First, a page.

High Fantasy at Work

ENTERTAINMENT - A couple of months ago the National Toy Hall of Fame in Rochester, New York introduced the stick to its walls. According to Christopher Bensch, the museum's curator:

"It's very open-ended, all-natural, the perfect price -- there aren't any rules or instructions for its use. It can be a Wild West horse, a medieval knight's sword, a boat on a stream or a slingshot with a rubber band. ... No snowman is complete without a couple of stick arms, and every campfire needs a stick for toasting marshmallows.

"This toy is so fantastic that it's not just for humans anymore. You can find otters, chimps and dogs -- especially dogs -- playing with it."

The stick is essentially a toy for the imagination. Its not long before its being wielded as a gun or a sword, which is the basis for today's post.

For children and travelers no one was without their trusty walking stick, that weapon and tool that defied breaking (because they had repeatedly smashed stick against stick until they had the strongest one left).

Human warfare evolved from the stick. It was our spears and our clubs, the very concept of which went onto the making of maces and swords, and even arrows for our bows and bolts for our crossbows. Even the basic shape of the crossbow and the stick is part of modern rifles, positioned to be an extension of our arms rather than our eyes which we aim with.

Even our flagpoles are representational of the flags that once hung from spears and lances.

In addition to weapons our folklore, legends and mythology evolved with it:

  • Zeus with his lightning javelins.
  • Poseidon with his trident.
  • Lancelot with his lance.
  • Beowulf, Siegfriend/Sigurd, King Arthur, Conan, knights, samurai, pirates, adventurers of all stripes with their swords.
  • Luke Skywalker, Obi Wan Kenobi and Darth Vader with their lightsabers.

    Even James Bond wields a sword in "Die Another Day", the last installment with Pierce Brosnan as Bond. Our modern entertainment is full of examples of sword bearing vigilantes (Christian Bale in Batman Begins, Bruce Willis in Pulp Fiction, Uma Thurman in Kill Bill, Gerard Butler in 300, Viggo Mortensen in The Lord of the Rings trilogy)...

    Yes, sword and sorcery is indeed alive and strong in our modern mythos.

    There is even rumours of a new Conan movie to come out in either 2010 or 2011, possibly starring Hugh Jackman as the original swordbuckling adventurer created by Robert E. Howard (as opposed to the dim-witted, sometimes drunk version by director/writer John Milius from the 1982 film). The original Conan stories depict a Cimmerian warrior who was never sold into slavery, but chose a life of travel and adventure, leaving his home to find work as a mercenary and a thief, eventually becoming a warlord, a leader, an usurper and a king.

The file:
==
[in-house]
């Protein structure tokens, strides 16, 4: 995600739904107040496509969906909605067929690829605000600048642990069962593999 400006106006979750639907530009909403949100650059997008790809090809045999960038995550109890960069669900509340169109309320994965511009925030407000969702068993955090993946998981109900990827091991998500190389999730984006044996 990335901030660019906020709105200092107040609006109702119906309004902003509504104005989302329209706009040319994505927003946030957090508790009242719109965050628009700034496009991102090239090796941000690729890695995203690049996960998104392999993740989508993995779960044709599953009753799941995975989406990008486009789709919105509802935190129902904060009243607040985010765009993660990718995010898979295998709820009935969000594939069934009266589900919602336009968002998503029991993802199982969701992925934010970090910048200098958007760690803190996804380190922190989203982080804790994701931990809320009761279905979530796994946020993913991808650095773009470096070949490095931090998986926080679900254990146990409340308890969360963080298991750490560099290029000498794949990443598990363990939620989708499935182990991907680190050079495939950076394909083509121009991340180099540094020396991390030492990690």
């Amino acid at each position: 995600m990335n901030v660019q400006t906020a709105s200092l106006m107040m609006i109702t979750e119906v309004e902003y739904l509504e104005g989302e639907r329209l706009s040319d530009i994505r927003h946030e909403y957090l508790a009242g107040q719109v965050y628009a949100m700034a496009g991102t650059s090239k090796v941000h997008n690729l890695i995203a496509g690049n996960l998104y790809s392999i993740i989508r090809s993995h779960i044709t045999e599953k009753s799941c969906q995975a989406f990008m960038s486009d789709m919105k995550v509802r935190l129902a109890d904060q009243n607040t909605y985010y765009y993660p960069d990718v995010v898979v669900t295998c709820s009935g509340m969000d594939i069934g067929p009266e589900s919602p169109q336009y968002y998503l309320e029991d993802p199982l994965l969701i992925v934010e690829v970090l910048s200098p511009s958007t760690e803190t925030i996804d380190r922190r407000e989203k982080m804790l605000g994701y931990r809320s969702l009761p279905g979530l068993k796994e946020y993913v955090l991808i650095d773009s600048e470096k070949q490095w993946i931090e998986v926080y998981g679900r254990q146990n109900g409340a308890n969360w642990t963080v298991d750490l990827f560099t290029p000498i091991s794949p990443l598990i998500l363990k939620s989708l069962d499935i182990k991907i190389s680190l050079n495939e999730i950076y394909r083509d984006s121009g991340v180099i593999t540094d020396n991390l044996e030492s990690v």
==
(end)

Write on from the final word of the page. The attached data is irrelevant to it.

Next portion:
True, Conan was tall and muscular in the stories, but Arnold Schwarzenegger took it to new extremes (Lets face it, Arnie is huge!). The new film will be gritty like Batman Begins and Casino Royale, bringing the character back to his beginnings and this time to be true to Howard's Conan stories rather than the bastardized Milius version.

    I digress.

    The point of all this is how symbolic fantasy swordplay is both in terms of modern entertainment, and also in terms of part of our collective cultural mythology. As a boy I played with swords almost EVERY day. I grew up with quite a collection of sticks which were my swords at the time, swordfighting with my best friend or my sister was one of my favourite activities even well into my teen years. At the age of 12 I was writing stories about pirates and by the age of 15 I was writing full length high fantasy novels set in an alternate world with minotaurs / etc. Even now I still write stories regularly (see and I've developed a fairly large collection of real swords, preferring the more practical or historical swords vs the grotesque fantasy swords. (If anyone has a saber from the American Civil War, I am looking to buy one.)

    Lets stop and define what high fantasy is:

    High Fantasy: Alternate World where magic and/or monsters exist. ie. The Forgotten Realms, Krynn, Hyborean Earth, Middle Earth, Narnia or even the sub-world of Harry Potter. The plot is often something epic and huge, like a war between the evil dragons and the good dragons (the plot of Dragonlance).

    Low Fantasy: Takes place on Earth, but with fantasy elements introduced. ie. Clash of the Titans, Beowulf, Siegfried/Sigurd, King Arthur, etc. Even Star Wars counts as low fantasy because it supposedly takes place in our universe, uses a fantasy tagline (a long time ago and in a galaxy far, far away), it has magic (the Force) and the heroes wield "magical" swords (lightsabers). Star Wars is not actually Science Fiction because there is no attempt to explain how lightsabers or hyperspace travel actually works. The plot of Low Fantasy can be either epic or it can be more personal.